Spain’s National Court has rejected the extradition to the United States of a former Venezuelan minister wanted by the U.S. for money laundering linked to Venezuela’s PDVSA state oil company
MADRID — Spain´s National Court has rejected the extradition to the United States of a former Venezuelan minister allegedly involved in money laundering linked to Venezuela’s PDVSA state oil company.
The court said Tuesday it had turned down the extradition of Javier Alvarado Ochoa, former electrical development minister, because he has Spanish nationality and is being investigated in Spain on similar charges.
Alvarado was arrested in May near his home in Madrid.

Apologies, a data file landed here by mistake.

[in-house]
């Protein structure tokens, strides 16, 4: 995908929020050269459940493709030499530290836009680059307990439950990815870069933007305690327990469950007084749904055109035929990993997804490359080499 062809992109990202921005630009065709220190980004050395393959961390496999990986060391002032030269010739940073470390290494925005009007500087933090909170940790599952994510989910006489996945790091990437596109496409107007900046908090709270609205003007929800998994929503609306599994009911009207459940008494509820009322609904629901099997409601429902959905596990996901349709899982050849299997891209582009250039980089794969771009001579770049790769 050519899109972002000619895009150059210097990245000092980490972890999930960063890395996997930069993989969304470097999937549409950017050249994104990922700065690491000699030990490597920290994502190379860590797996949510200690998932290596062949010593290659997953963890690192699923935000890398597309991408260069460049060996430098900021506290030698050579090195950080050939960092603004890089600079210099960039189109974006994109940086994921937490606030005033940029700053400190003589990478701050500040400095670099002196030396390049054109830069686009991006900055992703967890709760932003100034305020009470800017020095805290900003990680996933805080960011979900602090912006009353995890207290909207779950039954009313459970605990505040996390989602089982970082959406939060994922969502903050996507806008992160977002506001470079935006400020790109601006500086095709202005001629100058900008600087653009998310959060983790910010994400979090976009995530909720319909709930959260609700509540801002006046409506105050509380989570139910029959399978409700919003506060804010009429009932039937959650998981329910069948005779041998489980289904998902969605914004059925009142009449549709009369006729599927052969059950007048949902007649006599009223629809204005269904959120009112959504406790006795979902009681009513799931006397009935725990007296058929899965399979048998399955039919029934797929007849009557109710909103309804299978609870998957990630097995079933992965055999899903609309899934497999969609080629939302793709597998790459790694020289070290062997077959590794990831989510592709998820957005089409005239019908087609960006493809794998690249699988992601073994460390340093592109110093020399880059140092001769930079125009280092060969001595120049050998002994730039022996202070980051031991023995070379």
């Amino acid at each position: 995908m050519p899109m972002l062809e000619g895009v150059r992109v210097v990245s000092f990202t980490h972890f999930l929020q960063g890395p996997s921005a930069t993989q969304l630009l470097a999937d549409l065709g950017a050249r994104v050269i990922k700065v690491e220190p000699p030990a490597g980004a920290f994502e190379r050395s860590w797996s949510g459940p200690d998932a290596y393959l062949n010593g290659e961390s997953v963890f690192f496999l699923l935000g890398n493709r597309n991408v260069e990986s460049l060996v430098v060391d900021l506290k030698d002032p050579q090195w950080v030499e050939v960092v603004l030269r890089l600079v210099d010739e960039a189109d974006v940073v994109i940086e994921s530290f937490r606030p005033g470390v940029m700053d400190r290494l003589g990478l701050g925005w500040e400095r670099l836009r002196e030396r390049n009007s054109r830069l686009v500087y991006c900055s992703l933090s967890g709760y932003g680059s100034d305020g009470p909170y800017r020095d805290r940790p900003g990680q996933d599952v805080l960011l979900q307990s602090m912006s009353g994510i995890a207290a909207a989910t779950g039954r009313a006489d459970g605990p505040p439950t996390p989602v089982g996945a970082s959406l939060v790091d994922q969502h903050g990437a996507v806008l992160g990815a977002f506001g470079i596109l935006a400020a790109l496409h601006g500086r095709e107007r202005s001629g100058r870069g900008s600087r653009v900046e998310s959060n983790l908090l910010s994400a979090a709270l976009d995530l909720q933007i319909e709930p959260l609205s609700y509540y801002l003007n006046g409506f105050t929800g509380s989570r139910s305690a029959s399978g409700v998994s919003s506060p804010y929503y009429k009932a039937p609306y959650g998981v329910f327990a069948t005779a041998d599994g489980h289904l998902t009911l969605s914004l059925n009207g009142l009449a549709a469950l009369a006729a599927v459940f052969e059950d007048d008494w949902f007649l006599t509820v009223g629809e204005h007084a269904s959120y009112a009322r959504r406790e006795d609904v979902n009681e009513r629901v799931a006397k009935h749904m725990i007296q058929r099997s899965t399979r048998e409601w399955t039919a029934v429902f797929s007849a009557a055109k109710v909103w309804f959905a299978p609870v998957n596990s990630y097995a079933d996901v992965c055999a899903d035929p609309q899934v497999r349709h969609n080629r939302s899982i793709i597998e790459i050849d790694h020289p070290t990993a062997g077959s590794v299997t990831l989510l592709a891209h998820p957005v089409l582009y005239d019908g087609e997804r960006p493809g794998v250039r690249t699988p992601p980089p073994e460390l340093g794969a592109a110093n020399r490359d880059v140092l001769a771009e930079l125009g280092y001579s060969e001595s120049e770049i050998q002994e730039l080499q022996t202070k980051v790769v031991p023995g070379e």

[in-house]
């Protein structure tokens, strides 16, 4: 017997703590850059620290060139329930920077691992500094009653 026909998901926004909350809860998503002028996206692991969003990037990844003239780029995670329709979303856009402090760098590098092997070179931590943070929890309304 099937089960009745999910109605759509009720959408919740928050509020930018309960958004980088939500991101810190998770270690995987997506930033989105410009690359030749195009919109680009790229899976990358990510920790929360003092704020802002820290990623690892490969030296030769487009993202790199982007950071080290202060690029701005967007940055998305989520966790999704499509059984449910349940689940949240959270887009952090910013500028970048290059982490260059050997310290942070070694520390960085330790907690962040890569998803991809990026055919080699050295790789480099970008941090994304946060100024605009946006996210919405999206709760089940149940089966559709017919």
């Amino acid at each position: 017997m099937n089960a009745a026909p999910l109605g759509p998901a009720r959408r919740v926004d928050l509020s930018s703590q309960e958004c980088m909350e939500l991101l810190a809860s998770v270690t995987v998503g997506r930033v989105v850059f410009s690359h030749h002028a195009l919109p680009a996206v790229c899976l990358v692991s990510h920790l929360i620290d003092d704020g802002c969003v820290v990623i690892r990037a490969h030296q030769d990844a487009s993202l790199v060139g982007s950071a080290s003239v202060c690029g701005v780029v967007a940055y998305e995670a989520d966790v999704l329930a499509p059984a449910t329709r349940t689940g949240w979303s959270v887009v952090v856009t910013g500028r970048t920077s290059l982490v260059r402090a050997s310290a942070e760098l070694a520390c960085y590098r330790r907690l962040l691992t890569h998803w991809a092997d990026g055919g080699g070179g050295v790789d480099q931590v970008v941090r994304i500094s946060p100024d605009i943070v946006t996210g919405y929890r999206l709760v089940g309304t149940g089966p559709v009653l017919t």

The court said U.S. documents indicate Alvarado and PDVSA directors formed part of a U.S.-based criminal group that between 2011 and 2013 accumulated some $50 million in bribes from suppliers. The money is believed to have been laundered in the U.S. and other countries, including Spain.
Alvarado, who was director of a PDVSA subsidiary at the time, is also being investigated in Andorra and Portugal.
Spanish police are still searching for retired Maj. Gen. Hugo Carvajal, a former Venezuelan military spy chief wanted by the U.S. for drug smuggling and other charges. Carvajal fled before police could arrest him after the court ordered his extradition in September, reversing an earlier decision not to extradite him.